Lost Abbey Serpent's Stout

| No Comments

Because you don't know the power of the dark side until you try it:

Lost Abbey Serpents Stout

The Lost Abbey Serpent's Stout - Pours a pitch black color (darker than a politician's heart, you know, while we're talking about serpents and good vs. evil and all) with a gorgeous two finger light brown head. Seriously dark head here, and it leaves tons of lacing as I drink. Smells of rich, dark malts, a nice roast, chocolate, maybe some coffee. Taste starts with those rich dark malts (a richness I usually associate with barrel aged stuff, though I don't think this is barrel aged), then the roast hits hard, black coffee and bitter dark chocolate asserting themselves, and a well matched finish too. Not really bitter, per say, but there's plenty here that balances out the sweetness. Mouthfeel is thick and chewy, lots of rich malts, but there's plenty of carbonation to balance things out too, making this a pleasant sipper (impressive for such a big, heavy beer). Overall, this is a fantastic imperial stout, near top tier (and certainly one of the best that's readily available in the area). A-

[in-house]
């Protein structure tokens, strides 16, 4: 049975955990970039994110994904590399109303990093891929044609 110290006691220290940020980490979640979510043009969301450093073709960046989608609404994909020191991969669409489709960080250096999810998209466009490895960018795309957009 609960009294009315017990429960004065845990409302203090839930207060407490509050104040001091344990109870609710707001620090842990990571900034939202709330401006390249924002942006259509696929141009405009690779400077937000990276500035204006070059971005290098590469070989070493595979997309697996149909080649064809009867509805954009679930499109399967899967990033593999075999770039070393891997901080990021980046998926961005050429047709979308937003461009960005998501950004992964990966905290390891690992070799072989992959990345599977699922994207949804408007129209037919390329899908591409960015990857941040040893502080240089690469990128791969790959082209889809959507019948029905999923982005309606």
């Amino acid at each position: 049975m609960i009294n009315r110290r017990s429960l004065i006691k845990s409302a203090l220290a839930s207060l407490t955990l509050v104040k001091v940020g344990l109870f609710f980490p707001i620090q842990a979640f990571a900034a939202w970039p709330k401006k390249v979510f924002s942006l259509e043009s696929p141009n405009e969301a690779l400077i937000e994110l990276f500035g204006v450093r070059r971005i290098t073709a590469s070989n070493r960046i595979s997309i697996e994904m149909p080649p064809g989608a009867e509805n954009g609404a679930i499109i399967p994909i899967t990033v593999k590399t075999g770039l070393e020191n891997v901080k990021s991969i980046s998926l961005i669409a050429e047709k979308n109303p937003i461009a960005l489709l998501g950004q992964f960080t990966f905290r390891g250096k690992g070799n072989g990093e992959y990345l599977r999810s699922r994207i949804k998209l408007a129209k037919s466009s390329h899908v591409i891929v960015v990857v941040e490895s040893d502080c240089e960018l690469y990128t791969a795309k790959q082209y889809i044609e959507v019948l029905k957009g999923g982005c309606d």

Beer Nerd Details: 11% ABV bottled (750 ml caged and corked). Drank out of a tulip glass on 3/29/13. 2013 Vintage.

Every time I have a Lost Abbey beer, I'm tempted to take out a second mortgage and go all in to acquire some of their .rar sours or whatnot. Stupid serpent with it's forked tongue. In the meantime, I'll be keeping an eye out for that Brett dosed Devotion that sounds rather yummy. Also got another bottle of Red Poppy, which is just superb.

Leave a comment

Categories

Monthly Archives

OpenID accepted here Learn more about OpenID

About

Hi, my name is Mark, and I like beer.

You might also want to check out my generalist blog, where I blather on about lots of things, but mostly movies, books, and technology.

Email me at mciocco at gmail dot com.

Follow me on Twitter

Like me on Facebook

Toast me on Untappd

About this Entry

This page contains a single entry by Mark published on April 3, 2013 8:31 PM.

High Water Old And In The Way was the previous entry in this blog.

Ramstein Eisbock is the next entry in this blog.

Find recent content on the main index or look in the archives to find all content.